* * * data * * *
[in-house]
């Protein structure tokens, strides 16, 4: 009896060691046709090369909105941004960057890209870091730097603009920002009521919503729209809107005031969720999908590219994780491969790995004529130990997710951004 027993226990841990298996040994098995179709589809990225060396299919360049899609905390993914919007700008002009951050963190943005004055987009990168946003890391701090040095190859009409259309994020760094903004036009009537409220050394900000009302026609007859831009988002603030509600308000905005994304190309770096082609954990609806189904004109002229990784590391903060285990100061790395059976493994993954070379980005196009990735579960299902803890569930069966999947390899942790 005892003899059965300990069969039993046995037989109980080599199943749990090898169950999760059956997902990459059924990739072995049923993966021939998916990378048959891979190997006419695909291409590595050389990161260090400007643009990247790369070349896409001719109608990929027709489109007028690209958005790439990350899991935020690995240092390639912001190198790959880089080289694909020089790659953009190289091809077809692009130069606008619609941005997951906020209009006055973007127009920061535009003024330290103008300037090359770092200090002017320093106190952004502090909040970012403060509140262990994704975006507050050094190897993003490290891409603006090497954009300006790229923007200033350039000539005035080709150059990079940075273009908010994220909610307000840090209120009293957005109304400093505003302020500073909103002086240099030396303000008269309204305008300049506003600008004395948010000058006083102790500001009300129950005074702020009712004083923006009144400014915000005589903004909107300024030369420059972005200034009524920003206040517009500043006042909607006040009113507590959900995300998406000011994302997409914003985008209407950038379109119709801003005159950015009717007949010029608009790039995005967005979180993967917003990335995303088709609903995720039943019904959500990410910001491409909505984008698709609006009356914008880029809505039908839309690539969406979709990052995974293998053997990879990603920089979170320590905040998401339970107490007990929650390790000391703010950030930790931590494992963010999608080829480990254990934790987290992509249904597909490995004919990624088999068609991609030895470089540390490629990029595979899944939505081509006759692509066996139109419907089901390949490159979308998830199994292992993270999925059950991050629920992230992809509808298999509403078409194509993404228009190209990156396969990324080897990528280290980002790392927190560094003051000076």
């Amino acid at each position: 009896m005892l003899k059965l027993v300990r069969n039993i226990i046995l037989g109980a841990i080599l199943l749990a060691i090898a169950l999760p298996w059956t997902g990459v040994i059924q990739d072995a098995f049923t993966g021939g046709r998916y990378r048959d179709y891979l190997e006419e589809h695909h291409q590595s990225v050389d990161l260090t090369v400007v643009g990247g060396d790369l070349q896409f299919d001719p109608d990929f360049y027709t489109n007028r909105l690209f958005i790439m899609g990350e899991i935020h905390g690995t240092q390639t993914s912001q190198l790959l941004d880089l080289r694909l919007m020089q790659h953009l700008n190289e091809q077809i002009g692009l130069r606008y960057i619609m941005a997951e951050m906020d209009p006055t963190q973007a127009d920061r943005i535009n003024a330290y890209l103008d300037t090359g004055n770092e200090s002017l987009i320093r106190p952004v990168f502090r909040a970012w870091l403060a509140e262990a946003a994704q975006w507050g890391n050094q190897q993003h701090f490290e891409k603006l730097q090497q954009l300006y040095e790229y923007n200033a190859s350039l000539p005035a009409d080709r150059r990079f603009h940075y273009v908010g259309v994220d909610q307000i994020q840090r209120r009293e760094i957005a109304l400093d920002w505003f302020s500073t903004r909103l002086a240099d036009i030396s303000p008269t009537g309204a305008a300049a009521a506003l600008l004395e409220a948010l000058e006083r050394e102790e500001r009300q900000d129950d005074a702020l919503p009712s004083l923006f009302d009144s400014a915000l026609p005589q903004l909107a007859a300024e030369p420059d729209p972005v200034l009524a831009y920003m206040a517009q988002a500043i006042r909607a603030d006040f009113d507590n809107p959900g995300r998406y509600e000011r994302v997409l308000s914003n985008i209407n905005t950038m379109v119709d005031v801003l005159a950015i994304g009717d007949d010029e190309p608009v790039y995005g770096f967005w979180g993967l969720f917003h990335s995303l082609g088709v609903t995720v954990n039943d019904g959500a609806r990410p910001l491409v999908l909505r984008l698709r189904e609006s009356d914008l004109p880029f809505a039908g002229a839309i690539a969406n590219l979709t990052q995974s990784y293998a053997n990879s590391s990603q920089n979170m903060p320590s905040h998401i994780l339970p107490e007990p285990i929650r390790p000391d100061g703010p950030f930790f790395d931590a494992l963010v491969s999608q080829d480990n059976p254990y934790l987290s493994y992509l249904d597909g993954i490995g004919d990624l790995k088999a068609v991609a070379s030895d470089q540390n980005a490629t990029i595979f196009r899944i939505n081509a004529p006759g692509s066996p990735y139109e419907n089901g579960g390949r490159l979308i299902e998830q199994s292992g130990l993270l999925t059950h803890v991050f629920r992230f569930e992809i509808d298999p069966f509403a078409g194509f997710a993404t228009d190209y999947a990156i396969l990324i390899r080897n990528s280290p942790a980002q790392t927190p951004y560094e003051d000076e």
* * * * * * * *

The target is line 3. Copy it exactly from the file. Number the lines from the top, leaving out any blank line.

């Amino acid at each position: 009896m005892l003899k059965l027993v300990r069969n039993i226990i046995l037989g109980a841990i080599l199943l749990a060691i090898a169950l999760p298996w059956t997902g990459v040994i059924q990739d072995a098995f049923t993966g021939g046709r998916y990378r048959d179709y891979l190997e006419e589809h695909h291409q590595s990225v050389d990161l260090t090369v400007v643009g990247g060396d790369l070349q896409f299919d001719p109608d990929f360049y027709t489109n007028r909105l690209f958005i790439m899609g990350e899991i935020h905390g690995t240092q390639t993914s912001q190198l790959l941004d880089l080289r694909l919007m020089q790659h953009l700008n190289e091809q077809i002009g692009l130069r606008y960057i619609m941005a997951e951050m906020d209009p006055t963190q973007a127009d920061r943005i535009n003024a330290y890209l103008d300037t090359g004055n770092e200090s002017l987009i320093r106190p952004v990168f502090r909040a970012w870091l403060a509140e262990a946003a994704q975006w507050g890391n050094q190897q993003h701090f490290e891409k603006l730097q090497q954009l300006y040095e790229y923007n200033a190859s350039l000539p005035a009409d080709r150059r990079f603009h940075y273009v908010g259309v994220d909610q307000i994020q840090r209120r009293e760094i957005a109304l400093d920002w505003f302020s500073t903004r909103l002086a240099d036009i030396s303000p008269t009537g309204a305008a300049a009521a506003l600008l004395e409220a948010l000058e006083r050394e102790e500001r009300q900000d129950d005074a702020l919503p009712s004083l923006f009302d009144s400014a915000l026609p005589q903004l909107a007859a300024e030369p420059d729209p972005v200034l009524a831009y920003m206040a517009q988002a500043i006042r909607a603030d006040f009113d507590n809107p959900g995300r998406y509600e000011r994302v997409l308000s914003n985008i209407n905005t950038m379109v119709d005031v801003l005159a950015i994304g009717d007949d010029e190309p608009v790039y995005g770096f967005w979180g993967l969720f917003h990335s995303l082609g088709v609903t995720v954990n039943d019904g959500a609806r990410p910001l491409v999908l909505r984008l698709r189904e609006s009356d914008l004109p880029f809505a039908g002229a839309i690539a969406n590219l979709t990052q995974s990784y293998a053997n990879s590391s990603q920089n979170m903060p320590s905040h998401i994780l339970p107490e007990p285990i929650r390790p000391d100061g703010p950030f930790f790395d931590a494992l963010v491969s999608q080829d480990n059976p254990y934790l987290s493994y992509l249904d597909g993954i490995g004919d990624l790995k088999a068609v991609a070379s030895d470089q540390n980005a490629t990029i595979f196009r899944i939505n081509a004529p006759g692509s066996p990735y139109e419907n089901g579960g390949r490159l979308i299902e998830q199994s292992g130990l993270l999925t059950h803890v991050f629920r992230f569930e992809i509808d298999p069966f509403a078409g194509f997710a993404t228009d190209y999947a990156i396969l990324i390899r080897n990528s280290p942790a980002q790392t927190p951004y560094e003051d000076e």